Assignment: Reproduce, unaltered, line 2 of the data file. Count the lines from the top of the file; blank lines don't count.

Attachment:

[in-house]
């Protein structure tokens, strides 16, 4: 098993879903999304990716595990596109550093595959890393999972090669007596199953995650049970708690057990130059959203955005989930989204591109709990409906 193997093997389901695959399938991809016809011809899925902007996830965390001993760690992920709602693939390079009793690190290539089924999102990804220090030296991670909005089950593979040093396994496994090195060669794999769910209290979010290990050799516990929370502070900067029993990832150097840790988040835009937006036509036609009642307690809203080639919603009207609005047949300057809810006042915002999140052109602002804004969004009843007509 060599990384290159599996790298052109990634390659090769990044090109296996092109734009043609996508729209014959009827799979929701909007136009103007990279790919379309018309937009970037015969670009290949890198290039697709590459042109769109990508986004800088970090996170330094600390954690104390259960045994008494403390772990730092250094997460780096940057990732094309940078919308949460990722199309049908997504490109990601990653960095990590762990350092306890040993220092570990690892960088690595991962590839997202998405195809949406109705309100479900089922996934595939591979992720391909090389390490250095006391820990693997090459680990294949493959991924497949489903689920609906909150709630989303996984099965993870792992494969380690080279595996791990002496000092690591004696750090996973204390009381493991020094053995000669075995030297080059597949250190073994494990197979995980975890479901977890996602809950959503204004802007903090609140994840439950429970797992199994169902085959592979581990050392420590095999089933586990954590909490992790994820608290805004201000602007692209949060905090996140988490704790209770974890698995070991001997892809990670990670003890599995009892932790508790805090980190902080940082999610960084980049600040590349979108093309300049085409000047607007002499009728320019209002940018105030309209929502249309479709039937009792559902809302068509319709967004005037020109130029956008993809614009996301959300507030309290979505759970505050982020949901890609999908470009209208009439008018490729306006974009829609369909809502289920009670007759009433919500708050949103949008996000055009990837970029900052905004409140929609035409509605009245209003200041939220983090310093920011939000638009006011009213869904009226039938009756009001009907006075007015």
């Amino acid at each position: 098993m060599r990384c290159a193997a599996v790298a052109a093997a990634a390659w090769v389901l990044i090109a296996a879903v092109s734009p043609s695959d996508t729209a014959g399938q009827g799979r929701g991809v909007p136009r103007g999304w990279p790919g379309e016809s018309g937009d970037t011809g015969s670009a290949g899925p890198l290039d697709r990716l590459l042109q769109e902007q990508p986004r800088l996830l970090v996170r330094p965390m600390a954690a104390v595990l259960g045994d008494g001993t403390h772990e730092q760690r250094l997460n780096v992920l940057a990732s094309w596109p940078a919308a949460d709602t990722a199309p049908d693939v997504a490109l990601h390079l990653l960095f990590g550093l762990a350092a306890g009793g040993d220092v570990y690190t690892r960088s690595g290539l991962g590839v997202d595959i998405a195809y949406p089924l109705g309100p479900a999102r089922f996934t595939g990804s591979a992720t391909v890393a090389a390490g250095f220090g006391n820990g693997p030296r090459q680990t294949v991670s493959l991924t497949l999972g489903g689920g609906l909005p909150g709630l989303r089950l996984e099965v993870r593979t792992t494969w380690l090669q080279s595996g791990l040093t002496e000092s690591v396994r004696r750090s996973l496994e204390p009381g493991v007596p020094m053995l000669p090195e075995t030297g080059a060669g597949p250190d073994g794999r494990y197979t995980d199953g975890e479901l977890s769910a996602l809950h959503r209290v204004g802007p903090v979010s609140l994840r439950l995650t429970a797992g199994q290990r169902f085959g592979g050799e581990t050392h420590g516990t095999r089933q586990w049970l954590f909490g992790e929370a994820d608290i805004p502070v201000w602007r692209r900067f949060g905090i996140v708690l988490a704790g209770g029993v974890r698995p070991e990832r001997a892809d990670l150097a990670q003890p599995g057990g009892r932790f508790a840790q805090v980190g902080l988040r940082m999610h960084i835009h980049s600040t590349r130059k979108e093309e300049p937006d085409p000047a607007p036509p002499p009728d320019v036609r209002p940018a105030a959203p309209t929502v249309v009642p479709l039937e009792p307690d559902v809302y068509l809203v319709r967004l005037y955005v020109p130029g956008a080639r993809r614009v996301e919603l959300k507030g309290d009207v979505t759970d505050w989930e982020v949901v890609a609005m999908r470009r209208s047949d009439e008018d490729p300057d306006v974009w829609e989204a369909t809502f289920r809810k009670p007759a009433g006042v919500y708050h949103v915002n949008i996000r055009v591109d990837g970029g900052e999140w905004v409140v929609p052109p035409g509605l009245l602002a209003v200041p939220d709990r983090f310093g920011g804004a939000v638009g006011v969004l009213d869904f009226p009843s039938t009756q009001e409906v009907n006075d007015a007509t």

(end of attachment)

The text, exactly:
């Protein structure tokens, strides 16, 4: 098993879903999304990716595990596109550093595959890393999972090669007596199953995650049970708690057990130059959203955005989930989204591109709990409906 193997093997389901695959399938991809016809011809899925902007996830965390001993760690992920709602693939390079009793690190290539089924999102990804220090030296991670909005089950593979040093396994496994090195060669794999769910209290979010290990050799516990929370502070900067029993990832150097840790988040835009937006036509036609009642307690809203080639919603009207609005047949300057809810006042915002999140052109602002804004969004009843007509 060599990384290159599996790298052109990634390659090769990044090109296996092109734009043609996508729209014959009827799979929701909007136009103007990279790919379309018309937009970037015969670009290949890198290039697709590459042109769109990508986004800088970090996170330094600390954690104390259960045994008494403390772990730092250094997460780096940057990732094309940078919308949460990722199309049908997504490109990601990653960095990590762990350092306890040993220092570990690892960088690595991962590839997202998405195809949406109705309100479900089922996934595939591979992720391909090389390490250095006391820990693997090459680990294949493959991924497949489903689920609906909150709630989303996984099965993870792992494969380690080279595996791990002496000092690591004696750090996973204390009381493991020094053995000669075995030297080059597949250190073994494990197979995980975890479901977890996602809950959503204004802007903090609140994840439950429970797992199994169902085959592979581990050392420590095999089933586990954590909490992790994820608290805004201000602007692209949060905090996140988490704790209770974890698995070991001997892809990670990670003890599995009892932790508790805090980190902080940082999610960084980049600040590349979108093309300049085409000047607007002499009728320019209002940018105030309209929502249309479709039937009792559902809302068509319709967004005037020109130029956008993809614009996301959300507030309290979505759970505050982020949901890609999908470009209208009439008018490729306006974009829609369909809502289920009670007759009433919500708050949103949008996000055009990837970029900052905004409140929609035409509605009245209003200041939220983090310093920011939000638009006011009213869904009226039938009756009001009907006075007015």